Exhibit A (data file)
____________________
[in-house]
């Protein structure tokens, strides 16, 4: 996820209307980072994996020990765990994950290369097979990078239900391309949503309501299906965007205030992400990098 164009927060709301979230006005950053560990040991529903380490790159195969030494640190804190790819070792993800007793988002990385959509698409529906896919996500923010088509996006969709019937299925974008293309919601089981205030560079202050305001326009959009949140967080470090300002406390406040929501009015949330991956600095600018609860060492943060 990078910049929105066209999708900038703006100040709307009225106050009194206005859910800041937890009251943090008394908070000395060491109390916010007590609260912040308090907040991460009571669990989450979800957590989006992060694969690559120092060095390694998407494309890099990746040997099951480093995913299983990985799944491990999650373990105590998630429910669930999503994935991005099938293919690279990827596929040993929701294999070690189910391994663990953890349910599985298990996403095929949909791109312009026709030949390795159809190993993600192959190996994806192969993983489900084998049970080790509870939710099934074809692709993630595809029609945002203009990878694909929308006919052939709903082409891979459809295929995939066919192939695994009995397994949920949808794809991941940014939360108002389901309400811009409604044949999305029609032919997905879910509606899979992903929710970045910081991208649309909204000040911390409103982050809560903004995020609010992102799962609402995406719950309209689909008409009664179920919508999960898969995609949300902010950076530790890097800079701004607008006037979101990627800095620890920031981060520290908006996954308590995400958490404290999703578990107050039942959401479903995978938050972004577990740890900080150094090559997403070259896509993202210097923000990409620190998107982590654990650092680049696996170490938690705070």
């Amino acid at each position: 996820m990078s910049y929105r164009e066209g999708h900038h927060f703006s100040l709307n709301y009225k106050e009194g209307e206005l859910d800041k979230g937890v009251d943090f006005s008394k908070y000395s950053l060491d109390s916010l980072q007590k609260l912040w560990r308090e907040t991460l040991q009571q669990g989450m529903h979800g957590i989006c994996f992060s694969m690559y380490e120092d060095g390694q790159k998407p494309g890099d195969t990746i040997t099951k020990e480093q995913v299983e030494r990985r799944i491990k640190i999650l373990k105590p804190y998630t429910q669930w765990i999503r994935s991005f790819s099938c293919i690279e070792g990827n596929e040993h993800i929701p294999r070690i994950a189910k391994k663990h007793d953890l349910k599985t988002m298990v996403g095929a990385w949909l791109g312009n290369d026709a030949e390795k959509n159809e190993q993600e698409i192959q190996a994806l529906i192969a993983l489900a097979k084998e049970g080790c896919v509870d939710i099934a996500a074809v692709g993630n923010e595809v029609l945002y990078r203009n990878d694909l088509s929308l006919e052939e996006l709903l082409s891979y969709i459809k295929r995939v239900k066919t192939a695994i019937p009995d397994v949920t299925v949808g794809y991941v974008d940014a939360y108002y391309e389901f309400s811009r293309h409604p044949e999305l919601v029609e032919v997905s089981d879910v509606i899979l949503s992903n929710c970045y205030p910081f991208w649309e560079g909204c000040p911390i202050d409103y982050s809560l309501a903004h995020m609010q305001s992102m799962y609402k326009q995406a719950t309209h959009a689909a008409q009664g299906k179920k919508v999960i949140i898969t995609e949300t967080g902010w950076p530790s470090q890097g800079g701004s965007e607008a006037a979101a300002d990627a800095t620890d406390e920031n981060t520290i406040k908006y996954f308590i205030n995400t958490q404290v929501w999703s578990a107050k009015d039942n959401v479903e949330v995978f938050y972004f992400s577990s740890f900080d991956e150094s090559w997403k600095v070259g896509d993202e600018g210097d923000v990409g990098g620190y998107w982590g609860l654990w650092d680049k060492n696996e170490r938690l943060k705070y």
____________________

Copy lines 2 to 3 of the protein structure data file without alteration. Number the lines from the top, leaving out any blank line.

């Protein structure tokens, strides 16, 4: 996820209307980072994996020990765990994950290369097979990078239900391309949503309501299906965007205030992400990098 164009927060709301979230006005950053560990040991529903380490790159195969030494640190804190790819070792993800007793988002990385959509698409529906896919996500923010088509996006969709019937299925974008293309919601089981205030560079202050305001326009959009949140967080470090300002406390406040929501009015949330991956600095600018609860060492943060 990078910049929105066209999708900038703006100040709307009225106050009194206005859910800041937890009251943090008394908070000395060491109390916010007590609260912040308090907040991460009571669990989450979800957590989006992060694969690559120092060095390694998407494309890099990746040997099951480093995913299983990985799944491990999650373990105590998630429910669930999503994935991005099938293919690279990827596929040993929701294999070690189910391994663990953890349910599985298990996403095929949909791109312009026709030949390795159809190993993600192959190996994806192969993983489900084998049970080790509870939710099934074809692709993630595809029609945002203009990878694909929308006919052939709903082409891979459809295929995939066919192939695994009995397994949920949808794809991941940014939360108002389901309400811009409604044949999305029609032919997905879910509606899979992903929710970045910081991208649309909204000040911390409103982050809560903004995020609010992102799962609402995406719950309209689909008409009664179920919508999960898969995609949300902010950076530790890097800079701004607008006037979101990627800095620890920031981060520290908006996954308590995400958490404290999703578990107050039942959401479903995978938050972004577990740890900080150094090559997403070259896509993202210097923000990409620190998107982590654990650092680049696996170490938690705070």
């Amino acid at each position: 996820m990078s910049y929105r164009e066209g999708h900038h927060f703006s100040l709307n709301y009225k106050e009194g209307e206005l859910d800041k979230g937890v009251d943090f006005s008394k908070y000395s950053l060491d109390s916010l980072q007590k609260l912040w560990r308090e907040t991460l040991q009571q669990g989450m529903h979800g957590i989006c994996f992060s694969m690559y380490e120092d060095g390694q790159k998407p494309g890099d195969t990746i040997t099951k020990e480093q995913v299983e030494r990985r799944i491990k640190i999650l373990k105590p804190y998630t429910q669930w765990i999503r994935s991005f790819s099938c293919i690279e070792g990827n596929e040993h993800i929701p294999r070690i994950a189910k391994k663990h007793d953890l349910k599985t988002m298990v996403g095929a990385w949909l791109g312009n290369d026709a030949e390795k959509n159809e190993q993600e698409i192959q190996a994806l529906i192969a993983l489900a097979k084998e049970g080790c896919v509870d939710i099934a996500a074809v692709g993630n923010e595809v029609l945002y990078r203009n990878d694909l088509s929308l006919e052939e996006l709903l082409s891979y969709i459809k295929r995939v239900k066919t192939a695994i019937p009995d397994v949920t299925v949808g794809y991941v974008d940014a939360y108002y391309e389901f309400s811009r293309h409604p044949e999305l919601v029609e032919v997905s089981d879910v509606i899979l949503s992903n929710c970045y205030p910081f991208w649309e560079g909204c000040p911390i202050d409103y982050s809560l309501a903004h995020m609010q305001s992102m799962y609402k326009q995406a719950t309209h959009a689909a008409q009664g299906k179920k919508v999960i949140i898969t995609e949300t967080g902010w950076p530790s470090q890097g800079g701004s965007e607008a006037a979101a300002d990627a800095t620890d406390e920031n981060t520290i406040k908006y996954f308590i205030n995400t958490q404290v929501w999703s578990a107050k009015d039942n959401v479903e949330v995978f938050y972004f992400s577990s740890f900080d991956e150094s090559w997403k600095v070259g896509d993202e600018g210097d923000v990409g990098g620190y998107w982590g609860l654990w650092d680049k060492n696996e170490r938690l943060k705070y």